Information perscriptions (IPs) are prescriptions of specific, evidence-based information to manage health problems.
To determine whether a pediatrician-provided IP would change parents' attitudes/behaviors about using Internet health information resources.
Design, Setting, and Participants
We conducted a randomized controlled trial of parents visiting an academic general pediatric practice. Both groups received a preintervention paper survey and a telephone survey 2 to 3 weeks after their clinic visit. The intervention group was offered computer training and received the IP and training summary handout.
Final groups included 100 control and 97 intervention subjects. Of all parents, 68.0% had used the Internet in the past 6 months for health information and 52.8% used it for children's health information. The intervention group used the Internet more for general health informa-tion (P = .05) and child health information (P<.001) than the control group. At follow-up, 51 (66.2%) of 77 Internet information resources used by the intervention group were prescribed by the pediatricians. Parents who used the IP (31 [32%] of 97 intervention parents) used the Internet for general health information (P<.001) and child health information (P = .001) more than nonusers. Compared with nonusers, IP users were more likely to state they would use the IP again in the future (P = .02) and had already recommended the IP to family or friends more than nonusers (P = .001).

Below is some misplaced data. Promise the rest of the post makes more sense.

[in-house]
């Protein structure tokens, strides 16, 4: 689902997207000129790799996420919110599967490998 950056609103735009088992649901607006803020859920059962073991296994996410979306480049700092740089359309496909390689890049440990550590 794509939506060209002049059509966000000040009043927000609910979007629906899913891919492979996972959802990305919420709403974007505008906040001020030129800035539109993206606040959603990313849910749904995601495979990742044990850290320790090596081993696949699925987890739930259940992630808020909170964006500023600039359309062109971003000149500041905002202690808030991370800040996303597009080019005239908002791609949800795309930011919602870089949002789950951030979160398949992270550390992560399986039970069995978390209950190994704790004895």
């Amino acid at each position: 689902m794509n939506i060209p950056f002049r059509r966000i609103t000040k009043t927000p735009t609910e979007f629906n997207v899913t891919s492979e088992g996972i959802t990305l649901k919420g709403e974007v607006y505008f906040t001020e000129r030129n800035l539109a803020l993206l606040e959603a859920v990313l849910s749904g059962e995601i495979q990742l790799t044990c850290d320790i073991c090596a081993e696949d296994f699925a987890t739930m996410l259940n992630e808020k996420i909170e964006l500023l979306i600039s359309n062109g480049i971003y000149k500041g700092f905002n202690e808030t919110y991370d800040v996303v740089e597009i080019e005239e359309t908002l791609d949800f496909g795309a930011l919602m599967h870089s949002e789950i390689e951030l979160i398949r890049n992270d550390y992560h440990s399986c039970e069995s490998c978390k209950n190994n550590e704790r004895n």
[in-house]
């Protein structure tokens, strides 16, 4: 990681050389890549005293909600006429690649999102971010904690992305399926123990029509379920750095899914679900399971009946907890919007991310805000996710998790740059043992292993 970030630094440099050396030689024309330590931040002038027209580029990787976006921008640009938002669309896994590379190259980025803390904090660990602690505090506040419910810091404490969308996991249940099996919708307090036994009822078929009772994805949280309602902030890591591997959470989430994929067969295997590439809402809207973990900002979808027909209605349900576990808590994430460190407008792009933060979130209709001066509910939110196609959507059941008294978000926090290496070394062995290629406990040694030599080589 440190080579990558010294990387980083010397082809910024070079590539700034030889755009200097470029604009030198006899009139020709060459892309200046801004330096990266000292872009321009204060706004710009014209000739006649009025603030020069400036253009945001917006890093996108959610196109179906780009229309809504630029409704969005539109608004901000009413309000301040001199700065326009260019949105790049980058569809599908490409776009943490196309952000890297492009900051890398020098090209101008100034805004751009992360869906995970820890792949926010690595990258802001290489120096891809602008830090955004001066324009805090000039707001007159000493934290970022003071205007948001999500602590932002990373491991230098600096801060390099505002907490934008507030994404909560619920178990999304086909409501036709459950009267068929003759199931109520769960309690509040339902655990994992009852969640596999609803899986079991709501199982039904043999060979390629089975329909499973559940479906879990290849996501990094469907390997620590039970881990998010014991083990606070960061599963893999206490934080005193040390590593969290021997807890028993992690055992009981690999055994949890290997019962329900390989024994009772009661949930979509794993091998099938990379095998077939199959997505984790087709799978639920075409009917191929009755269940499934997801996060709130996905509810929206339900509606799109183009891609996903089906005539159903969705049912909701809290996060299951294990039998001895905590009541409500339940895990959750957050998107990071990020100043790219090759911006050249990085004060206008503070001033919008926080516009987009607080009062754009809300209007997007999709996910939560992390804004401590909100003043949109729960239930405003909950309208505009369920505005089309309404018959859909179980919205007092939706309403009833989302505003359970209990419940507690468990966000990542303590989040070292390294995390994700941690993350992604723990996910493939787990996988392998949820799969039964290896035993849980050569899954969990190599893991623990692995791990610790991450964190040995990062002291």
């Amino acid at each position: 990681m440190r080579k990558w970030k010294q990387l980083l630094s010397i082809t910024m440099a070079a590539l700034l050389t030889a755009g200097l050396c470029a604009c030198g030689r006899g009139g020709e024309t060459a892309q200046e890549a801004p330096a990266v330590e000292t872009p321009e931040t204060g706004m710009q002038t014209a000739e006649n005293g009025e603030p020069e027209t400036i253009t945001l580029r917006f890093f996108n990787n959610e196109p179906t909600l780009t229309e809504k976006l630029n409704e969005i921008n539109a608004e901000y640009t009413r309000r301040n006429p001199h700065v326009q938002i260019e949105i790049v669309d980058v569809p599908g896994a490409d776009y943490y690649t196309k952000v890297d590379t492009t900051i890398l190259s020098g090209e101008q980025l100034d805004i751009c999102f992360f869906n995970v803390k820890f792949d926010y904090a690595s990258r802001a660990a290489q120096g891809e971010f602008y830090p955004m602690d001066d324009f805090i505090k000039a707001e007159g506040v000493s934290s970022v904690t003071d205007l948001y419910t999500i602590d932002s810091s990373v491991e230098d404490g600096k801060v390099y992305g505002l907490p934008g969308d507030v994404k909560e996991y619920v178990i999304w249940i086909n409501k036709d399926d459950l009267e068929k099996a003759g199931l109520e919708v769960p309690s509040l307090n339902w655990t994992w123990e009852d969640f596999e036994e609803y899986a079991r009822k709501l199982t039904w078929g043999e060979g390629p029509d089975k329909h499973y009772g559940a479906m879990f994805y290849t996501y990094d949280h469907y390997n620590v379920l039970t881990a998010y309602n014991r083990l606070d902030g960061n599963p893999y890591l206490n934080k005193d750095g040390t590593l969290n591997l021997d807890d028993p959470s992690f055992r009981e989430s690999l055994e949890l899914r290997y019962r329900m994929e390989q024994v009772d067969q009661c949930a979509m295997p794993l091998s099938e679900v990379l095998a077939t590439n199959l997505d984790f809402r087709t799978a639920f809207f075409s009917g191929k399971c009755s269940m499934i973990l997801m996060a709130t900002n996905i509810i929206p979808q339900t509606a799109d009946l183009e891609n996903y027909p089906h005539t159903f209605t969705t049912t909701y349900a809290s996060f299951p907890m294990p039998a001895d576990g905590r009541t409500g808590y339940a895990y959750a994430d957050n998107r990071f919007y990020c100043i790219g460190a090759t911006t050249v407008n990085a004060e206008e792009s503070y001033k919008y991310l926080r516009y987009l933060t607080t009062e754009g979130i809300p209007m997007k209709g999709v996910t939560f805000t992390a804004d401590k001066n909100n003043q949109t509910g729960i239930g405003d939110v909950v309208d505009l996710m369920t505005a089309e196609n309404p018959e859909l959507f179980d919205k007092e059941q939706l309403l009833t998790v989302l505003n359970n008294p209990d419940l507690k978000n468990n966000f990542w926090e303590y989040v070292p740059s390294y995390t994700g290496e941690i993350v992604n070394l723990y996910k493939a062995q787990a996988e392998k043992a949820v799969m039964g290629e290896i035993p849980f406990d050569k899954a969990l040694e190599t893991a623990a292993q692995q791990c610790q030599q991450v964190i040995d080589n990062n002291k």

Parents of children in pediatric practices commonly use the Internet for general and children's health information. In this study, IPs were associated with specific parental attitude and behavior changes resulting in increased Internet utilization for general and child health information and for specific high-quality information resources. Pediatricians can implement IPs in their office.